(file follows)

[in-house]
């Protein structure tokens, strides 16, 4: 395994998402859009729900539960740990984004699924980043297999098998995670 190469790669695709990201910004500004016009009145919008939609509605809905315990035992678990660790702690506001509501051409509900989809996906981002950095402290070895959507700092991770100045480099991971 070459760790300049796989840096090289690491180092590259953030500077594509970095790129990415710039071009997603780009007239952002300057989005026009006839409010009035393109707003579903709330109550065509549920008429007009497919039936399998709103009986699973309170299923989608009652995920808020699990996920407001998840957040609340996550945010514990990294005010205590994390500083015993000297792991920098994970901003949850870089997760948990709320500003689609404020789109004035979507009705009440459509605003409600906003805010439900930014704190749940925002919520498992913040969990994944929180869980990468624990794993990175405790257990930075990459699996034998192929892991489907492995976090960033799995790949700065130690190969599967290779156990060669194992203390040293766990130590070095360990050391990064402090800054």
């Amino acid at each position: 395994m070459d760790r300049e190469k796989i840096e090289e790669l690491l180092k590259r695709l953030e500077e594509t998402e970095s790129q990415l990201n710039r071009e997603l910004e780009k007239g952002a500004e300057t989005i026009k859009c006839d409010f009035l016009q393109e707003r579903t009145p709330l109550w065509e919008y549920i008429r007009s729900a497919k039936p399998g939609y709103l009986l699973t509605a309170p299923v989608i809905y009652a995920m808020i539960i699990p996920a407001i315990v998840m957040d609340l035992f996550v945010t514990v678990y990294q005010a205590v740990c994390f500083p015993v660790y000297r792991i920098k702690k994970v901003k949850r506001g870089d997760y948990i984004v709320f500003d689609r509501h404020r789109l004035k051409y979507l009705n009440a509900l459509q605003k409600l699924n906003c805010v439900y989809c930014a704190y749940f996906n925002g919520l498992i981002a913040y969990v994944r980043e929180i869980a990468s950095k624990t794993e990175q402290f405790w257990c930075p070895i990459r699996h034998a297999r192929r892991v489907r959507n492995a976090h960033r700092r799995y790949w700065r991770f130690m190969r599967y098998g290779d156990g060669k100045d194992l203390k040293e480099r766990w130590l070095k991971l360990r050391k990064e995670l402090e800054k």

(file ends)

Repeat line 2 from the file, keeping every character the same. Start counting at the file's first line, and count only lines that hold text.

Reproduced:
């Protein structure tokens, strides 16, 4: 395994998402859009729900539960740990984004699924980043297999098998995670 190469790669695709990201910004500004016009009145919008939609509605809905315990035992678990660790702690506001509501051409509900989809996906981002950095402290070895959507700092991770100045480099991971 070459760790300049796989840096090289690491180092590259953030500077594509970095790129990415710039071009997603780009007239952002300057989005026009006839409010009035393109707003579903709330109550065509549920008429007009497919039936399998709103009986699973309170299923989608009652995920808020699990996920407001998840957040609340996550945010514990990294005010205590994390500083015993000297792991920098994970901003949850870089997760948990709320500003689609404020789109004035979507009705009440459509605003409600906003805010439900930014704190749940925002919520498992913040969990994944929180869980990468624990794993990175405790257990930075990459699996034998192929892991489907492995976090960033799995790949700065130690190969599967290779156990060669194992203390040293766990130590070095360990050391990064402090800054």